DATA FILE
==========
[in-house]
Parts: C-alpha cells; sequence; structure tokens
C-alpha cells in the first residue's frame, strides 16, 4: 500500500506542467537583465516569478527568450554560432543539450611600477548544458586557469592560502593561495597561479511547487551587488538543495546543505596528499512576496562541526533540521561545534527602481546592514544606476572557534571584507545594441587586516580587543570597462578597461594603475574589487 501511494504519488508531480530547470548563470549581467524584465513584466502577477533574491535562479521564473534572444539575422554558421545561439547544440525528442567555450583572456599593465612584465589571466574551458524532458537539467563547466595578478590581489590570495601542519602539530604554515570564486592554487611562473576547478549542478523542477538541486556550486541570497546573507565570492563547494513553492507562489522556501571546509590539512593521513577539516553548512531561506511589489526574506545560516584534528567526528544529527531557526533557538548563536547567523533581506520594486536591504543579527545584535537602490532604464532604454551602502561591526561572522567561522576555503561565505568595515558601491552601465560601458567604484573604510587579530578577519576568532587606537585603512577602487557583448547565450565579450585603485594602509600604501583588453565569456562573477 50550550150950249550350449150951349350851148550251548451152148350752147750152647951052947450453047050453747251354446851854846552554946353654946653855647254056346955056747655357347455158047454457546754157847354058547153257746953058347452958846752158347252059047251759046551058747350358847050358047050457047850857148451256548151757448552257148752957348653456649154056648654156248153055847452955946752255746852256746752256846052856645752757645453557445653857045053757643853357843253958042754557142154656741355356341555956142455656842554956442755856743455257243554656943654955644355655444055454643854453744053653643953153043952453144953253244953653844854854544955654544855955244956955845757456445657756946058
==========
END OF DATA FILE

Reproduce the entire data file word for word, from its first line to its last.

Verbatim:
[in-house]
Parts: C-alpha cells; sequence; structure tokens
C-alpha cells in the first residue's frame, strides 16, 4: 500500500506542467537583465516569478527568450554560432543539450611600477548544458586557469592560502593561495597561479511547487551587488538543495546543505596528499512576496562541526533540521561545534527602481546592514544606476572557534571584507545594441587586516580587543570597462578597461594603475574589487 501511494504519488508531480530547470548563470549581467524584465513584466502577477533574491535562479521564473534572444539575422554558421545561439547544440525528442567555450583572456599593465612584465589571466574551458524532458537539467563547466595578478590581489590570495601542519602539530604554515570564486592554487611562473576547478549542478523542477538541486556550486541570497546573507565570492563547494513553492507562489522556501571546509590539512593521513577539516553548512531561506511589489526574506545560516584534528567526528544529527531557526533557538548563536547567523533581506520594486536591504543579527545584535537602490532604464532604454551602502561591526561572522567561522576555503561565505568595515558601491552601465560601458567604484573604510587579530578577519576568532587606537585603512577602487557583448547565450565579450585603485594602509600604501583588453565569456562573477 50550550150950249550350449150951349350851148550251548451152148350752147750152647951052947450453047050453747251354446851854846552554946353654946653855647254056346955056747655357347455158047454457546754157847354058547153257746953058347452958846752158347252059047251759046551058747350358847050358047050457047850857148451256548151757448552257148752957348653456649154056648654156248153055847452955946752255746852256746752256846052856645752757645453557445653857045053757643853357843253958042754557142154656741355356341555956142455656842554956442755856743455257243554656943654955644355655444055454643854453744053653643953153043952453144953253244953653844854854544955654544855955244956955845757456445657756946058